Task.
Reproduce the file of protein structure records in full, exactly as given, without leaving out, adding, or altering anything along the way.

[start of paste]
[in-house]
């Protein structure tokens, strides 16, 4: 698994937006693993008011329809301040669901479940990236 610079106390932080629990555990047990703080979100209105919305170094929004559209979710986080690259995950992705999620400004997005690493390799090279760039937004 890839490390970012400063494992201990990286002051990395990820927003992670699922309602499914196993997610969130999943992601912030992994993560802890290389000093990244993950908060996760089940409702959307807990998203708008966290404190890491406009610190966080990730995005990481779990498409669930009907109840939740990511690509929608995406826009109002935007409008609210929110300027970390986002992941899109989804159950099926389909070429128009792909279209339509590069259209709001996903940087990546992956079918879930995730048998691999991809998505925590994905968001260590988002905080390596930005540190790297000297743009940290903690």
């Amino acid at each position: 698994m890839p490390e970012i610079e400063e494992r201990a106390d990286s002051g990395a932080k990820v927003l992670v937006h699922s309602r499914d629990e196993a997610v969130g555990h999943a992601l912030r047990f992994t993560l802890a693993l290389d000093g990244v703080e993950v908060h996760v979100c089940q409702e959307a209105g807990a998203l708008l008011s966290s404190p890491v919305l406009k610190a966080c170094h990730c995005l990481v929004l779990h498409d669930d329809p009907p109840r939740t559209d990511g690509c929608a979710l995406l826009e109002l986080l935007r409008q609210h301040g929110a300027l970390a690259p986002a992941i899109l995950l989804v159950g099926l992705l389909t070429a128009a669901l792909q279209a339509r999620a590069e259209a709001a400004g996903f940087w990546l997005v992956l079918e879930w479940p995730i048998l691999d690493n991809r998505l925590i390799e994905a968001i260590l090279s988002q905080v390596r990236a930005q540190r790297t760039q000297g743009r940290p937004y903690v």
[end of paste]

[in-house]
């Protein structure tokens, strides 16, 4: 698994937006693993008011329809301040669901479940990236 610079106390932080629990555990047990703080979100209105919305170094929004559209979710986080690259995950992705999620400004997005690493390799090279760039937004 890839490390970012400063494992201990990286002051990395990820927003992670699922309602499914196993997610969130999943992601912030992994993560802890290389000093990244993950908060996760089940409702959307807990998203708008966290404190890491406009610190966080990730995005990481779990498409669930009907109840939740990511690509929608995406826009109002935007409008609210929110300027970390986002992941899109989804159950099926389909070429128009792909279209339509590069259209709001996903940087990546992956079918879930995730048998691999991809998505925590994905968001260590988002905080390596930005540190790297000297743009940290903690």
């Amino acid at each position: 698994m890839p490390e970012i610079e400063e494992r201990a106390d990286s002051g990395a932080k990820v927003l992670v937006h699922s309602r499914d629990e196993a997610v969130g555990h999943a992601l912030r047990f992994t993560l802890a693993l290389d000093g990244v703080e993950v908060h996760v979100c089940q409702e959307a209105g807990a998203l708008l008011s966290s404190p890491v919305l406009k610190a966080c170094h990730c995005l990481v929004l779990h498409d669930d329809p009907p109840r939740t559209d990511g690509c929608a979710l995406l826009e109002l986080l935007r409008q609210h301040g929110a300027l970390a690259p986002a992941i899109l995950l989804v159950g099926l992705l389909t070429a128009a669901l792909q279209a339509r999620a590069e259209a709001a400004g996903f940087w990546l997005v992956l079918e879930w479940p995730i048998l691999d690493n991809r998505l925590i390799e994905a968001i260590l090279s988002q905080v390596r990236a930005q540190r790297t760039q000297g743009r940290p937004y903690v």